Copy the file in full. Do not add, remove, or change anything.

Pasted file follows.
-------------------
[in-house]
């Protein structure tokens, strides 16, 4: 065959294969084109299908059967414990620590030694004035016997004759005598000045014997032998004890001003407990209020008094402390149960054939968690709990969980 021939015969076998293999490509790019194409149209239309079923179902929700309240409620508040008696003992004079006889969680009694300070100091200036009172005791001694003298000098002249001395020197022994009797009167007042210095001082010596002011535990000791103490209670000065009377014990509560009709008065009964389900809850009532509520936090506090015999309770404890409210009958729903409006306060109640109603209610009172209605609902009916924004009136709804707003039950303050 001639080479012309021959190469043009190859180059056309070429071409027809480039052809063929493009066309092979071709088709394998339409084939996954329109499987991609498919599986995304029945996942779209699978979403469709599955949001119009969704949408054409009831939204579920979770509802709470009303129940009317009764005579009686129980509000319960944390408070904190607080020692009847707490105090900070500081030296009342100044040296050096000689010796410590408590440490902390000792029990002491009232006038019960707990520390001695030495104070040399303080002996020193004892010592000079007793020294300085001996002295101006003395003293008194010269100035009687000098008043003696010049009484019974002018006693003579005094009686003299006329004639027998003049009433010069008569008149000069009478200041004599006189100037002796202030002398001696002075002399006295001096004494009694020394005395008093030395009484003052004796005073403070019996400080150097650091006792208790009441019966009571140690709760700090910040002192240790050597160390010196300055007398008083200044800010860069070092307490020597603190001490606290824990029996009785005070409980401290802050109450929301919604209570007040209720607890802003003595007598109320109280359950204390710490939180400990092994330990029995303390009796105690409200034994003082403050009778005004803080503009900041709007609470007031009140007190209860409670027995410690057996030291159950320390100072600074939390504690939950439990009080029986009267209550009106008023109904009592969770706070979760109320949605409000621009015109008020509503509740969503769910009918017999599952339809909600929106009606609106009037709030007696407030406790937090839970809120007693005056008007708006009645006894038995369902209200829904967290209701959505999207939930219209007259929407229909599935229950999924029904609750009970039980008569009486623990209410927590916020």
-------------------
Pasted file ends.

[in-house]
């Protein structure tokens, strides 16, 4: 065959294969084109299908059967414990620590030694004035016997004759005598000045014997032998004890001003407990209020008094402390149960054939968690709990969980 021939015969076998293999490509790019194409149209239309079923179902929700309240409620508040008696003992004079006889969680009694300070100091200036009172005791001694003298000098002249001395020197022994009797009167007042210095001082010596002011535990000791103490209670000065009377014990509560009709008065009964389900809850009532509520936090506090015999309770404890409210009958729903409006306060109640109603209610009172209605609902009916924004009136709804707003039950303050 001639080479012309021959190469043009190859180059056309070429071409027809480039052809063929493009066309092979071709088709394998339409084939996954329109499987991609498919599986995304029945996942779209699978979403469709599955949001119009969704949408054409009831939204579920979770509802709470009303129940009317009764005579009686129980509000319960944390408070904190607080020692009847707490105090900070500081030296009342100044040296050096000689010796410590408590440490902390000792029990002491009232006038019960707990520390001695030495104070040399303080002996020193004892010592000079007793020294300085001996002295101006003395003293008194010269100035009687000098008043003696010049009484019974002018006693003579005094009686003299006329004639027998003049009433010069008569008149000069009478200041004599006189100037002796202030002398001696002075002399006295001096004494009694020394005395008093030395009484003052004796005073403070019996400080150097650091006792208790009441019966009571140690709760700090910040002192240790050597160390010196300055007398008083200044800010860069070092307490020597603190001490606290824990029996009785005070409980401290802050109450929301919604209570007040209720607890802003003595007598109320109280359950204390710490939180400990092994330990029995303390009796105690409200034994003082403050009778005004803080503009900041709007609470007031009140007190209860409670027995410690057996030291159950320390100072600074939390504690939950439990009080029986009267209550009106008023109904009592969770706070979760109320949605409000621009015109008020509503509740969503769910009918017999599952339809909600929106009606609106009037709030007696407030406790937090839970809120007693005056008007708006009645006894038995369902209200829904967290209701959505999207939930219209007259929407229909599935229950999924029904609750009970039980008569009486623990209410927590916020």